Iconic Ads: Bajaj Caliber – Hoodibaba

Lintas had a brief which was similar to all other briefs – great mileage, great power. Balki was exasperated – all bikes cannot have the same thing!

Bajaj Auto launched the Caliber in 1998. The four-stroke motorcycle was launched in the emerging but rapidly growing executive segment. It was positioned as a resolute bike for the resolute rider.

The communication had worked with a good product. It became the first Indian motorcycle with sales of over 100000 bikes within the first year.

However, things dropped within a couple of years. In 2002-3 Bajaj went back to the drawing board and launched Caliber 115.

The executive segment was dominated by Hero Honda Splendour. and TVS Victor (endorsed by Sachin Tendulkar) had made a huge impact.

In the senior executive segment, correct communication is paramount. There is a need to show the bike as a high-value product to differentiate from the competition which was seen as a wise choice. Likewise, most advertising was functional.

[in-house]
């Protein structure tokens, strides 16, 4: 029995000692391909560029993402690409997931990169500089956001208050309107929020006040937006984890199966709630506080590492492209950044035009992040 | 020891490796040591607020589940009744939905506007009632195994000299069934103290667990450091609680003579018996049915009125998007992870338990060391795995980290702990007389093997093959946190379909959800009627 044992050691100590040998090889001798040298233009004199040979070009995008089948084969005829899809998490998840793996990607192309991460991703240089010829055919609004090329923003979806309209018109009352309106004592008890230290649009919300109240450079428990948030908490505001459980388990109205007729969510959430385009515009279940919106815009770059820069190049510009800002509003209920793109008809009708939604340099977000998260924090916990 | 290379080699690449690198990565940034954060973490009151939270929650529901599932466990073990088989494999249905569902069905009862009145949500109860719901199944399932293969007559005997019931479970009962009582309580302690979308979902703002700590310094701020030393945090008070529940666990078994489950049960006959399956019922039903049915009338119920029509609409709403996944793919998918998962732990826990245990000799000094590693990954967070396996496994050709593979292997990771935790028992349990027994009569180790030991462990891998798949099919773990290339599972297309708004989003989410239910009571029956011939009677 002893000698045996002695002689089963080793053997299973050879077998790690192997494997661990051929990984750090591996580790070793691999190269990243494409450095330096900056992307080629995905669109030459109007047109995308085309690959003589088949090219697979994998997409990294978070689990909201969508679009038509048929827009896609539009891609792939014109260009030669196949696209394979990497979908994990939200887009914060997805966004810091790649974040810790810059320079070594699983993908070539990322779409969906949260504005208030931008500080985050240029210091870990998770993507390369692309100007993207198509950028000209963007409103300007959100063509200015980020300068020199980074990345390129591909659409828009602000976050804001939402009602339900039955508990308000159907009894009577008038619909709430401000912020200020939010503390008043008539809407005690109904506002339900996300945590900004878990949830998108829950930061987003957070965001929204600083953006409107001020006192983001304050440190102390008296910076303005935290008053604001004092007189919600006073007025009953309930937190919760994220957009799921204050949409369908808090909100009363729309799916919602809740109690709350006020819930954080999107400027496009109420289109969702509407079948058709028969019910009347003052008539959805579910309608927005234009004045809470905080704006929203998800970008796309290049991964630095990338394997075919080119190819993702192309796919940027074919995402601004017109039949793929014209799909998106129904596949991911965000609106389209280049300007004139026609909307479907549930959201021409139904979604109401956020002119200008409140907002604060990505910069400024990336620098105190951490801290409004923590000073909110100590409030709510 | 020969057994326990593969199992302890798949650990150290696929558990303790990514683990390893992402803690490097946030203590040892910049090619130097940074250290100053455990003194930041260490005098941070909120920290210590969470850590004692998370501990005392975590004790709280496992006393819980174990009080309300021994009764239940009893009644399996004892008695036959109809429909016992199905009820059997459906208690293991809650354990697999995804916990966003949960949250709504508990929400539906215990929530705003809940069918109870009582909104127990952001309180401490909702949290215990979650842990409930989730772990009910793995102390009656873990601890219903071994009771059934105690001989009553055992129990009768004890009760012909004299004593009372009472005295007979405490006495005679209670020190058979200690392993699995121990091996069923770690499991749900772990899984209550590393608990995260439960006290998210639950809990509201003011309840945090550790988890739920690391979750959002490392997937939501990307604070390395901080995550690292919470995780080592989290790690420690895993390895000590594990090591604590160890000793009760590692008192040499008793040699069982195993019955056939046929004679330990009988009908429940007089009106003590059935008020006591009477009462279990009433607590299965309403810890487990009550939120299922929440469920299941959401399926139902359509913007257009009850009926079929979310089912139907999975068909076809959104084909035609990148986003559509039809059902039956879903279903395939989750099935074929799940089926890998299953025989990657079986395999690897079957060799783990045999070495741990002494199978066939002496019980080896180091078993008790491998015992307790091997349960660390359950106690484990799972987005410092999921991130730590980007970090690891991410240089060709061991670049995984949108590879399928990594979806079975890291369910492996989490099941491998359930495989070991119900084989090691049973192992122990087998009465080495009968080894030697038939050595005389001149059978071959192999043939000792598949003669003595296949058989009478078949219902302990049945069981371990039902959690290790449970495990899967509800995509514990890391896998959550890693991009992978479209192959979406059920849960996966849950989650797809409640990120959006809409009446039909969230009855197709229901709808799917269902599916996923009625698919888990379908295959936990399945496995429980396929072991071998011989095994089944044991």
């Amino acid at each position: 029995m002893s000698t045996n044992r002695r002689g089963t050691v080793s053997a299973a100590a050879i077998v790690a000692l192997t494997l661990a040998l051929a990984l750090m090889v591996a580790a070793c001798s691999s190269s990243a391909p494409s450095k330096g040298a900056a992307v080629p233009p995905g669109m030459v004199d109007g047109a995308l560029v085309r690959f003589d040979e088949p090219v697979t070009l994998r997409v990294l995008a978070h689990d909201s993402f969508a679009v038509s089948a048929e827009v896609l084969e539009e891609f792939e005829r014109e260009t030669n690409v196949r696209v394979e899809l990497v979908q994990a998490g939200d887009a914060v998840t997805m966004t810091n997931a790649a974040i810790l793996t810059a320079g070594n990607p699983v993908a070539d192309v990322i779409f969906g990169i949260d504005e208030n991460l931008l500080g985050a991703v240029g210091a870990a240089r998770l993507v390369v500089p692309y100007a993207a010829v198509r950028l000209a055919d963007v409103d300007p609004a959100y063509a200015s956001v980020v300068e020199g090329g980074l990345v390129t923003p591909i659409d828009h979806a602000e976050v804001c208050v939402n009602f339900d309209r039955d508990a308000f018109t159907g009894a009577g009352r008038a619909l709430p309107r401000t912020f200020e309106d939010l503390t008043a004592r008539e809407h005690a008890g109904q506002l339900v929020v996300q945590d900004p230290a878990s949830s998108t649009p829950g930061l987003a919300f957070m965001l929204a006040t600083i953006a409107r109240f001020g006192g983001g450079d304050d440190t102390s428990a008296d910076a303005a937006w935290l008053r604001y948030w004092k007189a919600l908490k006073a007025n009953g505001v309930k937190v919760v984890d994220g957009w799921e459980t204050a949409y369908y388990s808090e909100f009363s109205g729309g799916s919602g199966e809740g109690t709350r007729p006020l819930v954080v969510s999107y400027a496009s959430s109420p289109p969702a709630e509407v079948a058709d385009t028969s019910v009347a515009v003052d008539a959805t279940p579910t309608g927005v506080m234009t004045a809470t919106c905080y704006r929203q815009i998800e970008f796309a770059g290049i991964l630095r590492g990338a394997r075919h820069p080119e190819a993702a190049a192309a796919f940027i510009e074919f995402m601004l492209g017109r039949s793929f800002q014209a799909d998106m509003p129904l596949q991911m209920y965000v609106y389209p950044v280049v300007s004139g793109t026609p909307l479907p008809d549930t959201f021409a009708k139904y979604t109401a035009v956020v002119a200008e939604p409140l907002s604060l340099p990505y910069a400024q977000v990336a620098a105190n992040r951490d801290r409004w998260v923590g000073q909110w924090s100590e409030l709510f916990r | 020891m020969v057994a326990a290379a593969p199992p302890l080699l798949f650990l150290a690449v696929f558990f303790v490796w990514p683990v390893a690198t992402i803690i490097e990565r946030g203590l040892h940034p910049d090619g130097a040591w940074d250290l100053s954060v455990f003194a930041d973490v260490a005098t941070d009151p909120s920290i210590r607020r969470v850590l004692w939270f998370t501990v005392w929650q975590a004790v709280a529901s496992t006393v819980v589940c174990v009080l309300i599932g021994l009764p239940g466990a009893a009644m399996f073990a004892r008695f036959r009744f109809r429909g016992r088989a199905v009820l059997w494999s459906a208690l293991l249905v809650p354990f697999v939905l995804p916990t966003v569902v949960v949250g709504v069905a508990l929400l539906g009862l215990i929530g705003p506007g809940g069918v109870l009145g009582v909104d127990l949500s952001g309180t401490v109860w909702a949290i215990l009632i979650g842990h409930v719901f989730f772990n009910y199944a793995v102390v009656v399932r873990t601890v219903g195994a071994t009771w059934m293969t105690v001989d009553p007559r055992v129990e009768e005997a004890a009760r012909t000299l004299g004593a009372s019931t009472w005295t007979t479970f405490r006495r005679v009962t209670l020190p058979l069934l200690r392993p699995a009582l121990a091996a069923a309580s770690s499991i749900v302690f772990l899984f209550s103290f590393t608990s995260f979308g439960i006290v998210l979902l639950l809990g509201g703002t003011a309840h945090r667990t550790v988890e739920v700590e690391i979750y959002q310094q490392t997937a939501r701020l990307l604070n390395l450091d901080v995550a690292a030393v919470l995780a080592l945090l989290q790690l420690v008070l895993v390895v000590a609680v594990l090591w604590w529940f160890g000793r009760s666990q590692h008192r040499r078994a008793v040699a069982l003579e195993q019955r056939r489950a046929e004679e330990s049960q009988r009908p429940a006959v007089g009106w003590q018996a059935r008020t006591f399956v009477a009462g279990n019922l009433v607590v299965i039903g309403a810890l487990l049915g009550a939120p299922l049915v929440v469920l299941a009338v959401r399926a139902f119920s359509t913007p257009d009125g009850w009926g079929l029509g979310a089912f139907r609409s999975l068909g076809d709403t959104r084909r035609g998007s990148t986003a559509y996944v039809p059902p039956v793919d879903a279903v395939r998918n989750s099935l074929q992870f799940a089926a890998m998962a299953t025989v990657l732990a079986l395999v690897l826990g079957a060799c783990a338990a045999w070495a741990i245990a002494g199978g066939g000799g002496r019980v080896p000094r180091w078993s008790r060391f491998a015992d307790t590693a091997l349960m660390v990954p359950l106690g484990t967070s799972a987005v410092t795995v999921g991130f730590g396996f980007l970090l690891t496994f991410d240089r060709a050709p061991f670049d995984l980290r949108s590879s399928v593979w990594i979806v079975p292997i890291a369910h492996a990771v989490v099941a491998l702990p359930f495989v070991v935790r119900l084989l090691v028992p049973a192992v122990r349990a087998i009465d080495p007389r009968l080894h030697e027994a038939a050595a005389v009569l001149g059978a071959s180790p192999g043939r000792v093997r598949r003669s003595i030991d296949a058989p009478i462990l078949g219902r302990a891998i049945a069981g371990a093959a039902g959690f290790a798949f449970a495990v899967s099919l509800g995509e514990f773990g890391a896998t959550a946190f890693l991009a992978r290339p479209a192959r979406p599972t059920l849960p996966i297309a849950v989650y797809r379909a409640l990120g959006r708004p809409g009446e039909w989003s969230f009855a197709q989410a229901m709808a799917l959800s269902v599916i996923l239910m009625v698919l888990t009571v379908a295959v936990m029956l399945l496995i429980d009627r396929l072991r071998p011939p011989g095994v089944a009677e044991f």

All of the product’s features had to be packaged to exceed the consumer’s wildest expectations. Every aspect of the bike was designed to assist the customer in getting the most out of life and oneself.

In short, Caliber 115 was indescribably brilliant.

Lintas had invited the Bajaj team for an evening. The relationship was going nowhere. Only a small part of the business was with Lintas.

A few drinks down, there was an argument between Rajiv Bajaj and Balki, to the point it reached that Balki screamed at Rajiv for a pitch, and Rajiv barked back that Lintas was not capable.

But the professional that Rajiv was, he called Lintas for the Caliber 115 pitch.

Balki was flummoxed. On the one hand, he had threatened the Rajiv and on the other, he had a brief which was pretty much similar to all other briefs – great mileage, great power. He was exasperated – all bikes cannot have the same thing!

He kept swearing and finally told his planner, ‘What do you want? Some Hoodibaba great god baba boo or something?’ And then realized ‘That’s the campaign.’

He went to the meeting with some bikes and Hoodibaba. He told the Bajaj team that this was the campaign. Undoubtedly they were nonplussed. The Bajaj team wanted to know if this was a cuss word. Balki said “Not to the best of my knowledge. It just sounds big”
Bajaj went ahead with it.

The relationship between a father and son was used to add an emotional angle to the advertising. The advertising strategy was based on this bond and the rider’s role as a hero to his son.

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